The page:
Dissertations, Theses, and Capstone Projects

Date of Degree


Document Type


Degree Name





Peggilee Wupperman

Committee Members

Andrew Shiva

Elizabeth Jeglic

Subject Categories

Clinical Psychology


incarcerated individuals, affective instability, trauma symptoms, physical abuse, sexual abuse, impulsivity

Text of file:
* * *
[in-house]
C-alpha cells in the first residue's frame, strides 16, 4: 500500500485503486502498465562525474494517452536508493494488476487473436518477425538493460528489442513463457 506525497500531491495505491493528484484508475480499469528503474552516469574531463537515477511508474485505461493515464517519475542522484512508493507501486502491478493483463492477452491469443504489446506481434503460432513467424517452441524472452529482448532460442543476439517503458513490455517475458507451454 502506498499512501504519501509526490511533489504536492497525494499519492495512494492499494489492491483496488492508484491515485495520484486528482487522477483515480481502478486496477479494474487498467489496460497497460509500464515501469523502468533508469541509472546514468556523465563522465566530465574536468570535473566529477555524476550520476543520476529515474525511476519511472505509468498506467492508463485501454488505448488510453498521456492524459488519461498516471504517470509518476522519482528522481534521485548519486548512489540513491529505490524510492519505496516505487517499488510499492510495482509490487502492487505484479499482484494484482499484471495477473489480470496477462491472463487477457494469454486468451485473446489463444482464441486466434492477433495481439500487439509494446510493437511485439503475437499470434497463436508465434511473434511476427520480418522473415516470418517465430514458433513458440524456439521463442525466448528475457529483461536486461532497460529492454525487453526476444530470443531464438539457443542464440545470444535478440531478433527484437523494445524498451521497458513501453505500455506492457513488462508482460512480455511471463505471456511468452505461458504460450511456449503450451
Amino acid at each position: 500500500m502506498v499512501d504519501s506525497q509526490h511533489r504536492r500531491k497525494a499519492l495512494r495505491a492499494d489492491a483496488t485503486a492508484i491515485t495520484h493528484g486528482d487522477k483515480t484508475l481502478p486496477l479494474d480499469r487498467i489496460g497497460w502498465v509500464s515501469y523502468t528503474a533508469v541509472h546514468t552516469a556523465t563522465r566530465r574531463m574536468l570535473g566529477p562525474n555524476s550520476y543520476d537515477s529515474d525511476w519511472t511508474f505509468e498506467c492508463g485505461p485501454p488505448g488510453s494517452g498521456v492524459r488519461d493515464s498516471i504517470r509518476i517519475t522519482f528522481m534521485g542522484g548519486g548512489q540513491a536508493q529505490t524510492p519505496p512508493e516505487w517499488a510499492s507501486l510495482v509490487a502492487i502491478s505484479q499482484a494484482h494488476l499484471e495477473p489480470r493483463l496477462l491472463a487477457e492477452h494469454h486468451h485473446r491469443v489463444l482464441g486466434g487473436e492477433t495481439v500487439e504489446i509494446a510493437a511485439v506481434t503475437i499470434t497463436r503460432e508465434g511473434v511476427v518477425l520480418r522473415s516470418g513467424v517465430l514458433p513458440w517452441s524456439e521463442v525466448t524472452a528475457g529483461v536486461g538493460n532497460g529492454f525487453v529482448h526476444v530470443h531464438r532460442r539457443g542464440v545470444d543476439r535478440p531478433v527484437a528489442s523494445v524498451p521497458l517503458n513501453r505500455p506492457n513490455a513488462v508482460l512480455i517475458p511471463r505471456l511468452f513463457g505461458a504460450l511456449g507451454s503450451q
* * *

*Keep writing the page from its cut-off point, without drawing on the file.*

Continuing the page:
Incarcerated individuals with a history of physical and/or sexual abuse have been found to exhibit increased levels of impulsivity compared to those with no abuse history (Carli et al., 2014; Davis et al., 2017; Sergentanis et al., 2014). Given that impulsivity is a risk factor for criminal delinquency (Carroll et al., 2006; Kamaluddin et al., 2015; Zimmerman, 2010), it is important to gain a thorough understanding of psychological factors that may contribute to higher levels of impulsivity in incarcerated populations. The present study examined the mechanisms underlying the relationship of physical and/or sexual abuse history to impulsivity in a sample of incarcerated males (N = 138). Mediational hypotheses were investigated using Model 4 on PROCESS macro in SPSS 28 (Hayes & Preacher, 2013). Results indicated that history of physical abuse, sexual abuse, and a composite of physical/sexual abuse were each positively correlated with affective instability, trauma symptoms, total impulsivity, and motor impulsivity. Affective instability and trauma symptoms were shown to fully mediate the relationship between each type of abuse and total impulsivity. Results also indicated that affective instability, but not trauma symptoms, had at least a partial mediating effect on the relationship between abuse and motor impulsivity in the full model. Although preliminary, these findings have implications for determining the psychological factors that can be targeted in interventions aimed at reducing behavioral problems in incarcerated males with abuse histories.